This could be a tough time for high school students to find a summer job. More than ever before, they’ll be competing with their parents and grandparents for whatever jobs are available this summer.
In the U.S. job market, the proportion of long-term full-time jobs is the lowest it has ever been. Only about two out of three workers who want a permanent full-time job have one. Others are working at temporary or part-time jobs, or are trying to start new business (which usually means freelancing), or are unemployed.
One of the hidden trends in the job market is the trend toward short-term jobs. In the past, many of the jobs categorized as temporary were expected to last two or three years, or as long as many workers stay at one job anyway. Temporary jobs now have a shorter life span, with few of the employers making plans beyond three months. Temporary work is a big deal in this spring’s employment statistics, with the decennial census accounting for virtually all of the growth in employment. Some observers think that short-term and part-time jobs are a long-term trend, and that within five years, less than half of workers will be able to get permanent full-time jobs.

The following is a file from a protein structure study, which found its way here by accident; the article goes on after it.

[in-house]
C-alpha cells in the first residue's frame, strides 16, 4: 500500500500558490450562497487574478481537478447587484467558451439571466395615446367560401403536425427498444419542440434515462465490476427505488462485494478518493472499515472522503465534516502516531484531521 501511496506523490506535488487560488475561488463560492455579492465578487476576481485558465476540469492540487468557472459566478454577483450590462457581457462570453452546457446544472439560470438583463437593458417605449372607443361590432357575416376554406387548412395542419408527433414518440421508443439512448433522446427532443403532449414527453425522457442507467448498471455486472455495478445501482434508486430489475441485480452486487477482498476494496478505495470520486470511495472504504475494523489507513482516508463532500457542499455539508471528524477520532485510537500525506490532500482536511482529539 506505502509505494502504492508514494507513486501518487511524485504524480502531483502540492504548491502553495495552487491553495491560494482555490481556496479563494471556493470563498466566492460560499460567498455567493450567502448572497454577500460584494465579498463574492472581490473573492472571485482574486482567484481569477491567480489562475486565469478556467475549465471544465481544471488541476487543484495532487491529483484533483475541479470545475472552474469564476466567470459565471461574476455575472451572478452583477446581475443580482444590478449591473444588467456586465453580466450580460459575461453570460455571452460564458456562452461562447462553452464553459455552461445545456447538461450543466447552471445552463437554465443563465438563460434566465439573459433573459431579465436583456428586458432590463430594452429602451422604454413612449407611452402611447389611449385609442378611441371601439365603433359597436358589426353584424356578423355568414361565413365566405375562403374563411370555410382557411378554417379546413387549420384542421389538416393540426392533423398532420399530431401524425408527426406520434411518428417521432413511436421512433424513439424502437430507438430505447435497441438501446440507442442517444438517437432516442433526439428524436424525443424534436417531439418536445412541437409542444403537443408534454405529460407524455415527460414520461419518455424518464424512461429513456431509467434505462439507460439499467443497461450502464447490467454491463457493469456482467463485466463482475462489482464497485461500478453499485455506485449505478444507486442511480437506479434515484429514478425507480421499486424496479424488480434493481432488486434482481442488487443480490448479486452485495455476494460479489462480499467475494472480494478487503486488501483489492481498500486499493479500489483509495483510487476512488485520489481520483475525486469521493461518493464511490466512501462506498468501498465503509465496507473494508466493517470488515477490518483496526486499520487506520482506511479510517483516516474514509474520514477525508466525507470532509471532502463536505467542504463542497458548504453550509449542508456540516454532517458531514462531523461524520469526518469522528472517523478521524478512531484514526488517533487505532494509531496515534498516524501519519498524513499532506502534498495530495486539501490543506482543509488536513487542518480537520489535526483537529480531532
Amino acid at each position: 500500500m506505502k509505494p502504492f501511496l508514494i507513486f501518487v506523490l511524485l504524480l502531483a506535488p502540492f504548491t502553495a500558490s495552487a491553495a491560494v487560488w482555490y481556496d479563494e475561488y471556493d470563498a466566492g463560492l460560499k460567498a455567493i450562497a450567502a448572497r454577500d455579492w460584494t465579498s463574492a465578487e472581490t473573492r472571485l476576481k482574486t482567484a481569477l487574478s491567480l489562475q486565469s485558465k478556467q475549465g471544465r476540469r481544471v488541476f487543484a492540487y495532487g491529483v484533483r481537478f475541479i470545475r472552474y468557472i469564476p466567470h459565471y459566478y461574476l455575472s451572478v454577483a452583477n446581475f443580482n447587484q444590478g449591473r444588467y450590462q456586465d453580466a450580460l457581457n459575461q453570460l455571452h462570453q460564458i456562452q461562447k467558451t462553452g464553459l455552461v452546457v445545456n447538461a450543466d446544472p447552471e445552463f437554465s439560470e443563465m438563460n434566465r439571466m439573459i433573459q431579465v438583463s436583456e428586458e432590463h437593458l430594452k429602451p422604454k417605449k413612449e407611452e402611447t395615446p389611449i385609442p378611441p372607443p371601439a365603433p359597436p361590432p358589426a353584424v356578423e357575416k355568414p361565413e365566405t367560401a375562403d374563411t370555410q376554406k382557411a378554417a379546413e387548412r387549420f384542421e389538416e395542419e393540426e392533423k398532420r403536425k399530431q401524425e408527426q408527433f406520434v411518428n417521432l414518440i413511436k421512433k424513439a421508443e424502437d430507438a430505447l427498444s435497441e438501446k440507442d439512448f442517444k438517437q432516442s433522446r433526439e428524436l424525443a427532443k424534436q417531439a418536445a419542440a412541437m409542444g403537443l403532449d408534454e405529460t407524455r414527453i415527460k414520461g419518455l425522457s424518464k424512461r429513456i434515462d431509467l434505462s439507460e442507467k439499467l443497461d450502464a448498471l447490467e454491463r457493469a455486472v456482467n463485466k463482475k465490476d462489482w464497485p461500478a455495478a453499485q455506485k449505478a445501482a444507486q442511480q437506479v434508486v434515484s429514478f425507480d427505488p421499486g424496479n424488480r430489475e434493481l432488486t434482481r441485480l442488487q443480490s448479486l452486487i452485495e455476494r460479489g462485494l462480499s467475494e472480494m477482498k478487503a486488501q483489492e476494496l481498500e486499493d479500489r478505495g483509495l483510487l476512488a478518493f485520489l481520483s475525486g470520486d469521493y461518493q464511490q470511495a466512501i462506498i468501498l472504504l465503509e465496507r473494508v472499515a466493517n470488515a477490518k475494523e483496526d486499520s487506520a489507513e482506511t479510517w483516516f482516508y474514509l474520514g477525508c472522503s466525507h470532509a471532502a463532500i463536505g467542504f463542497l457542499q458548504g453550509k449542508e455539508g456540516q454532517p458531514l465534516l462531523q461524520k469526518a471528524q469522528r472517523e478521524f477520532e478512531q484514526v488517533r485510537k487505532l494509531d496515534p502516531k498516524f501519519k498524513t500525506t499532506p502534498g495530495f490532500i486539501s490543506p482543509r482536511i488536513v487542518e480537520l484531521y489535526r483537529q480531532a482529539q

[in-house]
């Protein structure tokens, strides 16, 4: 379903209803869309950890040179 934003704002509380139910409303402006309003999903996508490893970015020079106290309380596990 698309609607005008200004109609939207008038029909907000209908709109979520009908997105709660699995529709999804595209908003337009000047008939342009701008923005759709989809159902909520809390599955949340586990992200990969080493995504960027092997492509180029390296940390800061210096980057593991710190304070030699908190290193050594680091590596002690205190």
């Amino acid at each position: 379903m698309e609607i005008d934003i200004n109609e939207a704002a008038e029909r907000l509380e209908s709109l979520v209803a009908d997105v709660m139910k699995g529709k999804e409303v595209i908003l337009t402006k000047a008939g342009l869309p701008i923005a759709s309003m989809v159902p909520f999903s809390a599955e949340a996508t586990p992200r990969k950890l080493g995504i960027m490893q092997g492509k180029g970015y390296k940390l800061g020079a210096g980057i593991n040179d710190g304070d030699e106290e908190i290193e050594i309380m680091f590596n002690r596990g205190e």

My own history is proof that relying on a combination of short-term and freelance work doesn’t have to slow down a career, and indeed, this has long been the norm in some sectors, such as construction and entertainment. But people who have had their minds set on the stability of a permanent full-time job can find working at a series of short-term jobs unsettling, at least for the first three to five years. And the irregular nature of the income forces people to take a different approach to their finances. Paying off debts and saving 6 months of living expenses have to become higher spending priorities than dessert or cable TV.
In economic terms, the trend toward short-term jobs means more consumer deleveraging is on the way. You can add this effect to a long list of reasons why consumers aren’t prepared to lead an economic recovery.